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Dusman Airstrip and the arrival of the 1952 Bendix Plant at Stony Brook

1964 Aerial Photo extending over parts of Springettsbury and Hellam Townships (Source 5/30/64 Aerial Photo at York County Archives; Yellow and Green notations added by S. H. Smith, 2013)

Reading about something and wanting to know more triggers some subjects for my YorksPast posts; such is the case with this post.  I commented to Jim McClure’s York Town Square post on Friday, because I had something to offer; then I wanted to know more.

I thought I had something in my files.  When I found the 1972 note on recollections of a former Bendix employee, it resulted in a research trip to the Library of the York County Heritage Trust.  My findings resulted in a follow-up comment to Jim McClure’s post, plus enough left over for this post on Dusman Airstrip and the arrival of the 1952 Bendix Plant at Stony Brook.

The 1964 aerial photo extends over parts of Springettsbury and Hellam Townships; the dashed yellow line is the boundary line between these townships.  In the upper right, I’ve circled the location of Dusman Airstrip; it was located just west of Hallam, just north of the Lincoln Highway in Hellam Township.

In the lower left, I’ve circled the location of the 1952 Bendix Plant; the current address for this facility is 3750 East Market Street, just south of the Lincoln Highway in Springettsbury Township.  This former Bendix, and then Fincor, plant is presently for sale; in case any manufacturer out there is looking for a nice 104,500 square foot facility on a 15-acre lot.


The Bendix Plant in Stony Brook began as part of the Bendix Radio Division of Bendix Aviation Corporation.  Frank Wills, a former Bendix employee, told me about the Bendix connection to Dusman Airstrip, however in 1972, he could not tell me about things done at the plant since much of what they did was classified.  Evidently some of this work has been declassified.  Those York Plant details in this post are from the web site documenting the history of the Bendix Radio Division; kept alive with the help of former employees, as the Bendix Radio Foundation.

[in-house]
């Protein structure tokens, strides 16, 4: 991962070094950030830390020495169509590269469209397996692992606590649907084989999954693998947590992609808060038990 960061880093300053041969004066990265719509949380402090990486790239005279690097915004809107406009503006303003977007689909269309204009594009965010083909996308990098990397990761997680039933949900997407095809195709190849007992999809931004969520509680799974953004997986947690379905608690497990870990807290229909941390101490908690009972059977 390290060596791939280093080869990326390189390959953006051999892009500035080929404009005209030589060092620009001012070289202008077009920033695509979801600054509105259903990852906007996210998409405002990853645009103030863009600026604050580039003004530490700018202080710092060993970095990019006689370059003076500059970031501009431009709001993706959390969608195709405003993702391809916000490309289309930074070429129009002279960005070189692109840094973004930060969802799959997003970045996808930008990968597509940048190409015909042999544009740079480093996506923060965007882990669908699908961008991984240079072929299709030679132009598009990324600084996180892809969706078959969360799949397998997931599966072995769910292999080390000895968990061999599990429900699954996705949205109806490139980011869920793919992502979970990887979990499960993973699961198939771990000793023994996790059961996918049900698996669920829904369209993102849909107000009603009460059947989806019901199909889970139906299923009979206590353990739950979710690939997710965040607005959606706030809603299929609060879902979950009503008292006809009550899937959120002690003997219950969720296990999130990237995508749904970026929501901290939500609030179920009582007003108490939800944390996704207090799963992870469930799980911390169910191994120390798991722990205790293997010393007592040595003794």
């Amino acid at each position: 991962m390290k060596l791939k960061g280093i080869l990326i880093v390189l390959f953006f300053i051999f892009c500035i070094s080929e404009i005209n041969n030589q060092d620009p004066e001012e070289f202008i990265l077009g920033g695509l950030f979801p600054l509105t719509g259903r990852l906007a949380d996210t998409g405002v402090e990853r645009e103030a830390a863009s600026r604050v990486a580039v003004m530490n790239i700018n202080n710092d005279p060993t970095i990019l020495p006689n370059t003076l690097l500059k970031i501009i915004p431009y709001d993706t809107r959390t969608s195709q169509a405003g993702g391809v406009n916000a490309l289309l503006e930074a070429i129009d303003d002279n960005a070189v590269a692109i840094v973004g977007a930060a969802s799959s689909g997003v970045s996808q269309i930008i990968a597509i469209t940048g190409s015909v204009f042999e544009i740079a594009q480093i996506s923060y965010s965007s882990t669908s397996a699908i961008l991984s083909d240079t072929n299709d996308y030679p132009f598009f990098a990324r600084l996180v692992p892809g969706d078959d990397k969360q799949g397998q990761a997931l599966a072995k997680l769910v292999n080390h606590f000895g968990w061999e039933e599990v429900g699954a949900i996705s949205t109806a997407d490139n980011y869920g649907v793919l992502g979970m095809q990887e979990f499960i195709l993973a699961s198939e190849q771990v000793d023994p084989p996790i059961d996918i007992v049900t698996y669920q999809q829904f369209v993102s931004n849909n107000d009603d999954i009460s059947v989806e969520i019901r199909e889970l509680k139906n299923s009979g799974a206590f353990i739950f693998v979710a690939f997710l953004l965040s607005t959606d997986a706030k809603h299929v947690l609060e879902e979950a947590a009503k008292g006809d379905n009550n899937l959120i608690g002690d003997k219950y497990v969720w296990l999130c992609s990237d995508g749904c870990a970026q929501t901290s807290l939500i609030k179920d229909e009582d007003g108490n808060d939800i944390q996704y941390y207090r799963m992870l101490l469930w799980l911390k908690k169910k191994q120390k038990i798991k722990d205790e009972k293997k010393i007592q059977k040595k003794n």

Most aviation people know that during World War II, Bendix made the majority of instrumentation used in military aircraft.  The Bendix Radio Division was formed in 1936, to produce radio transmitter and receivers for aircraft; however quickly branched out into all other types of aviation electronics.  During and after the war, Bendix also made radar equipment of all kinds.  Quoting from the Bendix Radio Foundation web site:

What became the Bendix York, Pennsylvania operation in 1952 had its start as an Engineering department of Bendix Radio in the late 1940’s or early 1950’s, the exact date is lost in history.  This group moved from Joppa Road [in Towson, Maryland] to a facility in Pimlico, MD, and then into a new plant in York, Pennsylvania in the fall of 1952.

The separate facility was required for at least two reasons; Bendix Radio needed more floor space and the US Government wanted a separate location because of the highly classified work to be done.

The following view of the east entrance into the Bendix Plant in Stony Brook is from the Bendix Radio Foundation web site.